A HERO – Review by Susan Granger

Set in the Iranian city of Shiraz, the film follows sign painter/calligrapher Rahim (Amir Jadidi), a divorced father imprisoned for debt, who is given a ‘furlough’ of 48 hours to convince his dour creditor, Bahram (Mohsen Tanabandeh) who runs a copying/printing store in a shopping mall, to drop the charges. The complex narrative explores universal themes of honesty, honor and the price of freedom by showing how half-truths and lies can erode the soul and exposing how insidious judgment by social media is increasingly prevalent.

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A HERO – Review by Diane Carson

Iranian director Asghar Farhadi takes small incidents, elaborates their details, and thereby reveals the destructive fault lines of personal and political situations. As in his brilliant A Separation, winner of the 2012 Oscar for Best Foreign Film, his A Hero takes on an illuminating tour of the tangled complexity of Iranian justice and social media, family and business.

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SUN CHILDREN – Review by Liz Braun

Iranian street urchins struggling to survive are the focus of Iranian master Majid Majidi’s latest film, Sun Children, dedicated to the 152 million forced into child labour in the world. The film centers on an adolescent Tehran street kid named Ali and three of his friends, all of whom work hard — often at petty crime — to help support their families. It’s a heartbreaking saga of poverty and determination.

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CRIMSON GOLD – Review by Diane Carson

An ideal partnership is realized in Iranian director Jafar Panahi’s Crimson Gold, written by his Iranian film mentor and friend, Abbas Kiarostami. Though Iran regularly bans both men’s work and, upon occasion, detains them, Panahi and Kiarostami continue to make astonishing films, this one shrewdly critiquing social inequity through a pizza delivery man’s experiences over two days.

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BALLAD OF A WHITE COW (Berlinale 2021) – Alexandra Heller-Nicholas

Ballad of a White Cow is an uncomfortable, sad film where hope sits in frequently complicated tension with a sense of inevitability that things are destined to get worse once the truth comes to light. But it is also an unmissable film, a powerful film and an important film that does not flinch – not once – in its exposé of how a great injustice cannot be magically fixed by bureaucrats; rather, its trauma spirals outwards, endlessly and unnecessarily, ruining the lives of all it touches.

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NASRIN – Review by Loren King

This urgent documentary offers an up-close look at Iranian human rights lawyer and activist Nasrin Sotoudeh who for nearly 20 years, at great personal risk, has fought for the rights of women, children, LGBTQ people and political prisoners condemned to death by the Iranian government. For anyone not familiar with this ordinary yet extraordinary figure, Nasrin will be an eye-opening and life-changing experience.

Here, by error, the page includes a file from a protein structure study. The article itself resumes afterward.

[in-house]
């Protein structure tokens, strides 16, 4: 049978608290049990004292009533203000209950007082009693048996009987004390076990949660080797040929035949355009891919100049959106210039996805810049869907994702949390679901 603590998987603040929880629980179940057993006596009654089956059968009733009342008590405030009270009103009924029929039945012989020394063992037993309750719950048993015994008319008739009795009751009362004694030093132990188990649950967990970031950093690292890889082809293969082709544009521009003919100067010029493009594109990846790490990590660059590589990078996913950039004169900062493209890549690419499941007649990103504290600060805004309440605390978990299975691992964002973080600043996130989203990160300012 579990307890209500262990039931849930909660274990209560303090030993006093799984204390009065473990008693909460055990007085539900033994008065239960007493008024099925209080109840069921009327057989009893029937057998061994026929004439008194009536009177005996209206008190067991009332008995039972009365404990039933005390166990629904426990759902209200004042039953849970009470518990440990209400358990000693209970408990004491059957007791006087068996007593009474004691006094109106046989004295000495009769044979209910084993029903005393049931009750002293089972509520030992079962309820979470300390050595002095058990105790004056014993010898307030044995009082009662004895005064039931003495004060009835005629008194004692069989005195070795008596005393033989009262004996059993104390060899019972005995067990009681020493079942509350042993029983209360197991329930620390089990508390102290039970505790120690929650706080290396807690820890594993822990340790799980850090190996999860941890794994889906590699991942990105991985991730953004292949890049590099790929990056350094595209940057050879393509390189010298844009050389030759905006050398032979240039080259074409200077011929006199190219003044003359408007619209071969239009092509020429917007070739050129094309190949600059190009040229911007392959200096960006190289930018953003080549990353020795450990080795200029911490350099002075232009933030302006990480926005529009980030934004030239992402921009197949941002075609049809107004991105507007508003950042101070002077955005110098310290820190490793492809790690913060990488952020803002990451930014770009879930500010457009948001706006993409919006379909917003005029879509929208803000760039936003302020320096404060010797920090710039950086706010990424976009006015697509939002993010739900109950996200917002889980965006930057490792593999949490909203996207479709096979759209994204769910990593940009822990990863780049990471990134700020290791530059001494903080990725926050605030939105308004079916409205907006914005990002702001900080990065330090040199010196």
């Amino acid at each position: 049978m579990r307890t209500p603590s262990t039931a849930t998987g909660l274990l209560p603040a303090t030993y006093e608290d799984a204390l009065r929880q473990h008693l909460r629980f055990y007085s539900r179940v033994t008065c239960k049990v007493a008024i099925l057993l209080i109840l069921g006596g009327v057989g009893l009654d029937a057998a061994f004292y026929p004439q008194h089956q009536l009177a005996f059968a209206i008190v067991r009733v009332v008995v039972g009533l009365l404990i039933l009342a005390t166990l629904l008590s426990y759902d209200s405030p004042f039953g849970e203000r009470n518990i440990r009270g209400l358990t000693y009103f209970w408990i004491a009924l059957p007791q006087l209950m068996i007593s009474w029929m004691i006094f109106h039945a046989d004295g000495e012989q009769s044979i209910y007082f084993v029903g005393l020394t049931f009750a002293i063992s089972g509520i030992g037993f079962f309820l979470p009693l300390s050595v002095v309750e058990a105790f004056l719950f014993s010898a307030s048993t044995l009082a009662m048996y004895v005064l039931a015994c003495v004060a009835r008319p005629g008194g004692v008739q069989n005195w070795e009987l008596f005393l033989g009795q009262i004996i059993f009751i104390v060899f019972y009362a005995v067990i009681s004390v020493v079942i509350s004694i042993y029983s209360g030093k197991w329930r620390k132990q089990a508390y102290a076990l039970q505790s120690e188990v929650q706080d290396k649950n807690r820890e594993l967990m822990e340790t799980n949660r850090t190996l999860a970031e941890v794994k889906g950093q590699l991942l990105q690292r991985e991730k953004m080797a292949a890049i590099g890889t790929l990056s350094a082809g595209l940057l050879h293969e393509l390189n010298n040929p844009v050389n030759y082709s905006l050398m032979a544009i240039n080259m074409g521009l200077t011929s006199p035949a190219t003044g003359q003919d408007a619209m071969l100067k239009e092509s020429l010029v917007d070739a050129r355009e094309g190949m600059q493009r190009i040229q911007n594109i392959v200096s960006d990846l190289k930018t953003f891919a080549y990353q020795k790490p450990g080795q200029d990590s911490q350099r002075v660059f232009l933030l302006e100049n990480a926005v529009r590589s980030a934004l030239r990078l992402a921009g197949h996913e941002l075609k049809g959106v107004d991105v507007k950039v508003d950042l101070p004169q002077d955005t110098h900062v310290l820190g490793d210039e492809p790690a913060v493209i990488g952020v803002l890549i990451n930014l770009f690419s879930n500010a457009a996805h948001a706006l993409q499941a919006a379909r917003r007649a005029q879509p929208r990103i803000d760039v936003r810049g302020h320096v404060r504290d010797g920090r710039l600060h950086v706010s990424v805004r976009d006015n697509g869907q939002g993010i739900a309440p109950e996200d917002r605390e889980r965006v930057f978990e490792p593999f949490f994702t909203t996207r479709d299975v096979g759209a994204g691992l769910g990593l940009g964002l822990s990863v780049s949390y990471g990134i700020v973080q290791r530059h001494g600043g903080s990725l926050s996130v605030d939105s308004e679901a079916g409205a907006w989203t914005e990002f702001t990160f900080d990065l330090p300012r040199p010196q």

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YALDA, A NIGHT FOR FORGIVENESS – Review by Liz Braun

Maryam has been imprisoned for the murder of her much older husband. Luckily, she has a chance to escape the death penalty by appearing on a reality TV show where she can beg her late husband’s family for forgiveness. This is the surreal setting for filmmaker Massoud Bakhshi’s feminist drama about contemporary Iranian life — the most surreal element being that such a reality TV show actually exists. Whatever passes for forgiveness or compassion here is mostly about money, and when the talk show host says, “There’s divine mercy in forgiveness,” you don’t know whether to laugh or cry.

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MOVIE OF THE WEEK August 21, 2020: AFRICAN VIOLET

Both poignant and insightful, Mona Zandi Haqiqi’s African Violet is a slice-of-life drama set in a working class neighborhood in Tehran. With strong, naturalistic performances and a vivid sense of place, Haqiqi’s film draws you into its characters’ lives, sharing their triumphs and challenges and creating understanding and building strong feelings of empathy.

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AFRICAN VIOLET – Review by Jennifer Merin

African Violet, a winsome femme-helmed domestic drama Iran that reveals an intimate view of family life from a woman’s perspective. Exquisitely envisioned to convey complex relationships with subtle looks rather than words, the film’s fundamental kindness is revelatory and utterly compelling.

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AFRICAN VIOLET – Review by Susan Wloszczyna

The Iranian domestic drama African Violet, directed and co-written Mona Zandi Haghighi, is an elevated soap opera of sorts that revolves around an unusual three-way relationship. At its center is Shokoo (Fatemeh Motamed-Aria), a strong-featured yet still attractive middle-aged woman who is happily wed for a second time to the virile Reza (Saeed Aghakhani).

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